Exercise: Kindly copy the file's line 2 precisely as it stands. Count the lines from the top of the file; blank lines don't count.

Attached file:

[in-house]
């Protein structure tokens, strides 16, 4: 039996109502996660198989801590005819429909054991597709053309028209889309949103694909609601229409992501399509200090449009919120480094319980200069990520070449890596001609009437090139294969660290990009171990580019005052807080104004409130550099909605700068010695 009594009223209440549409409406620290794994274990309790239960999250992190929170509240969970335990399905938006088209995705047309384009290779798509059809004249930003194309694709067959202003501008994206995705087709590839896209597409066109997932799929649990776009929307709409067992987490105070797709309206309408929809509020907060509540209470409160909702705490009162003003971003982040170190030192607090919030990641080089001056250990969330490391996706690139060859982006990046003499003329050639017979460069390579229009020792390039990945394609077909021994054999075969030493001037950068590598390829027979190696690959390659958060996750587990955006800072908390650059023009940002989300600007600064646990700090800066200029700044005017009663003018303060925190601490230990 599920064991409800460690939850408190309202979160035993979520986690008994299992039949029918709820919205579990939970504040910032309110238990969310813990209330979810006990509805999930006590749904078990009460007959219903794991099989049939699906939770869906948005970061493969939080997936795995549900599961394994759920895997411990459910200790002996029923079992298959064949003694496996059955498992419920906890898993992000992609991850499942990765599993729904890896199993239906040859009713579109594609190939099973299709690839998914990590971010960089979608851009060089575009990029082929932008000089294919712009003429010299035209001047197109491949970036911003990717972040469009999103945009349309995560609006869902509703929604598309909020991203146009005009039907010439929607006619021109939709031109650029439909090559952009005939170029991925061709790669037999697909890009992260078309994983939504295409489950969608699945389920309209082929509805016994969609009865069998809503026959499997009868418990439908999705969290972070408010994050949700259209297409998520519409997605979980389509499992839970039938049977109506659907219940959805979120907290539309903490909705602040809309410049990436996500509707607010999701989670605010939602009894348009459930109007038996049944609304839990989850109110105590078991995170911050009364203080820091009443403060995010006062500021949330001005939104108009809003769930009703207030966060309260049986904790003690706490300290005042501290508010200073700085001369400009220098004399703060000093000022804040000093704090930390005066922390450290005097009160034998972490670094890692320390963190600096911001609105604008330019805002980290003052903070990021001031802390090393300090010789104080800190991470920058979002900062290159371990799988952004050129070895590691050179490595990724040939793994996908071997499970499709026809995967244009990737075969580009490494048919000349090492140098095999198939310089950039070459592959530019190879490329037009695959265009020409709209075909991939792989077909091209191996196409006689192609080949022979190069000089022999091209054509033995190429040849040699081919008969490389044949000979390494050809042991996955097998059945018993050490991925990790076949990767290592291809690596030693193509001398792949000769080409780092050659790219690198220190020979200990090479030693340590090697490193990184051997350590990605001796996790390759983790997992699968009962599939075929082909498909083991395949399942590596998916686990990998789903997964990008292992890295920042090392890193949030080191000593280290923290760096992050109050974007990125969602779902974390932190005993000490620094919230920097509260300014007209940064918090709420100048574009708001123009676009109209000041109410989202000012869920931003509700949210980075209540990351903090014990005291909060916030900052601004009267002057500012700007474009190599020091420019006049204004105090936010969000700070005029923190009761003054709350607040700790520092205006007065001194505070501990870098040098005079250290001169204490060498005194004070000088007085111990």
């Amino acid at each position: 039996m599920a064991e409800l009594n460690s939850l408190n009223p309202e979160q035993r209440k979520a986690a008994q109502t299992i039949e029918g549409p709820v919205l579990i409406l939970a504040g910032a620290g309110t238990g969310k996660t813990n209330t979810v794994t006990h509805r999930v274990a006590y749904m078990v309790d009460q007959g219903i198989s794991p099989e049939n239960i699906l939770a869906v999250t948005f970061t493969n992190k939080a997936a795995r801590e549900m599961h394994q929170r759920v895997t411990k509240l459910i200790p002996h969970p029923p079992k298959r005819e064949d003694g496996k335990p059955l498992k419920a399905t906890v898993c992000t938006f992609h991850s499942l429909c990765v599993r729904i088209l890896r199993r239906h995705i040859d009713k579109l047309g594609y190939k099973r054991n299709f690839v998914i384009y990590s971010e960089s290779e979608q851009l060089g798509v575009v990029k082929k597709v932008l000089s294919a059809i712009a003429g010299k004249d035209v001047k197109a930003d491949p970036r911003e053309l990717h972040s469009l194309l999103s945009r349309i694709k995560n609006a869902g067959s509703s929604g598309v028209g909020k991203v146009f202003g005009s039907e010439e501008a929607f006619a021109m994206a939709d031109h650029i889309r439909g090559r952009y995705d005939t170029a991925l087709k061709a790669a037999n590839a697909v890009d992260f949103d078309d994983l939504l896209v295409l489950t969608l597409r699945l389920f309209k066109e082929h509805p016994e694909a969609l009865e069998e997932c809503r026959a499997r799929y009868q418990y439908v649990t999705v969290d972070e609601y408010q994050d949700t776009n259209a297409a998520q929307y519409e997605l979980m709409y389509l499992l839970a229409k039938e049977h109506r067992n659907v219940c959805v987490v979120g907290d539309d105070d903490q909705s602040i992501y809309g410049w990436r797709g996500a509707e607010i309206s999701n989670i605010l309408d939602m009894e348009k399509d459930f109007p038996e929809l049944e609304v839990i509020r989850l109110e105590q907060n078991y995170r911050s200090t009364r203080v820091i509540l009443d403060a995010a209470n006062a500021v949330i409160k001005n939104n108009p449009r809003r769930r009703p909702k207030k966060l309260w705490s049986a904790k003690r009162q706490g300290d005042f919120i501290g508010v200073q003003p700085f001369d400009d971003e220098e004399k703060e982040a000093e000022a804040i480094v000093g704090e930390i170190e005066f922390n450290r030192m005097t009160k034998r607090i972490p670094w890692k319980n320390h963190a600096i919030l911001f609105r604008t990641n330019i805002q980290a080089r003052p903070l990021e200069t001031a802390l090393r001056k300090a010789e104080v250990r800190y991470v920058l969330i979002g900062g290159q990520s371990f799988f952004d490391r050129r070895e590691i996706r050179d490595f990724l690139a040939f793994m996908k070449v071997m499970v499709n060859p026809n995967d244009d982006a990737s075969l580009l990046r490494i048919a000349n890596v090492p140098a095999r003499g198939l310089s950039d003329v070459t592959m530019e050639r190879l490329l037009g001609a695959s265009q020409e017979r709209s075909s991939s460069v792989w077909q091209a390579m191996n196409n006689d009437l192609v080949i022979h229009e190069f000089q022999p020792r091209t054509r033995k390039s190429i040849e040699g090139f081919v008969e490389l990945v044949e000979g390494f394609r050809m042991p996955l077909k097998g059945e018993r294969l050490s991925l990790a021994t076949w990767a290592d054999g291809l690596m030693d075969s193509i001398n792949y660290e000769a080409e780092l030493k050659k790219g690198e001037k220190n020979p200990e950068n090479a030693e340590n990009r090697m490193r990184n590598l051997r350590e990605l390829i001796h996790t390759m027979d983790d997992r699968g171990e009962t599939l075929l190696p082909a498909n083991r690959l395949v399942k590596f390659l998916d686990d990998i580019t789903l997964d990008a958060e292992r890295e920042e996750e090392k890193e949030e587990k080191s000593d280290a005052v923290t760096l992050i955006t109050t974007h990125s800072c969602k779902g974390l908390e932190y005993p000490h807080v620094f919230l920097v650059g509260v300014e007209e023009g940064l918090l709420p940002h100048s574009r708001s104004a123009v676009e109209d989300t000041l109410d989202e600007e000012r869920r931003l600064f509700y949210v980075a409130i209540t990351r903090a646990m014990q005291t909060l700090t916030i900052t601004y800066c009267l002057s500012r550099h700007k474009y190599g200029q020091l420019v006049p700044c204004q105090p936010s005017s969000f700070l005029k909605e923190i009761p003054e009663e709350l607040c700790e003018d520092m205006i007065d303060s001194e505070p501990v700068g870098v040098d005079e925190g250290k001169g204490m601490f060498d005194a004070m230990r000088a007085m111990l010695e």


């Protein structure tokens, strides 16, 4: 039996109502996660198989801590005819429909054991597709053309028209889309949103694909609601229409992501399509200090449009919120480094319980200069990520070449890596001609009437090139294969660290990009171990580019005052807080104004409130550099909605700068010695 009594009223209440549409409406620290794994274990309790239960999250992190929170509240969970335990399905938006088209995705047309384009290779798509059809004249930003194309694709067959202003501008994206995705087709590839896209597409066109997932799929649990776009929307709409067992987490105070797709309206309408929809509020907060509540209470409160909702705490009162003003971003982040170190030192607090919030990641080089001056250990969330490391996706690139060859982006990046003499003329050639017979460069390579229009020792390039990945394609077909021994054999075969030493001037950068590598390829027979190696690959390659958060996750587990955006800072908390650059023009940002989300600007600064646990700090800066200029700044005017009663003018303060925190601490230990 599920064991409800460690939850408190309202979160035993979520986690008994299992039949029918709820919205579990939970504040910032309110238990969310813990209330979810006990509805999930006590749904078990009460007959219903794991099989049939699906939770869906948005970061493969939080997936795995549900599961394994759920895997411990459910200790002996029923079992298959064949003694496996059955498992419920906890898993992000992609991850499942990765599993729904890896199993239906040859009713579109594609190939099973299709690839998914990590971010960089979608851009060089575009990029082929932008000089294919712009003429010299035209001047197109491949970036911003990717972040469009999103945009349309995560609006869902509703929604598309909020991203146009005009039907010439929607006619021109939709031109650029439909090559952009005939170029991925061709790669037999697909890009992260078309994983939504295409489950969608699945389920309209082929509805016994969609009865069998809503026959499997009868418990439908999705969290972070408010994050949700259209297409998520519409997605979980389509499992839970039938049977109506659907219940959805979120907290539309903490909705602040809309410049990436996500509707607010999701989670605010939602009894348009459930109007038996049944609304839990989850109110105590078991995170911050009364203080820091009443403060995010006062500021949330001005939104108009809003769930009703207030966060309260049986904790003690706490300290005042501290508010200073700085001369400009220098004399703060000093000022804040000093704090930390005066922390450290005097009160034998972490670094890692320390963190600096911001609105604008330019805002980290003052903070990021001031802390090393300090010789104080800190991470920058979002900062290159371990799988952004050129070895590691050179490595990724040939793994996908071997499970499709026809995967244009990737075969580009490494048919000349090492140098095999198939310089950039070459592959530019190879490329037009695959265009020409709209075909991939792989077909091209191996196409006689192609080949022979190069000089022999091209054509033995190429040849040699081919008969490389044949000979390494050809042991996955097998059945018993050490991925990790076949990767290592291809690596030693193509001398792949000769080409780092050659790219690198220190020979200990090479030693340590090697490193990184051997350590990605001796996790390759983790997992699968009962599939075929082909498909083991395949399942590596998916686990990998789903997964990008292992890295920042090392890193949030080191000593280290923290760096992050109050974007990125969602779902974390932190005993000490620094919230920097509260300014007209940064918090709420100048574009708001123009676009109209000041109410989202000012869920931003509700949210980075209540990351903090014990005291909060916030900052601004009267002057500012700007474009190599020091420019006049204004105090936010969000700070005029923190009761003054709350607040700790520092205006007065001194505070501990870098040098005079250290001169204490060498005194004070000088007085111990």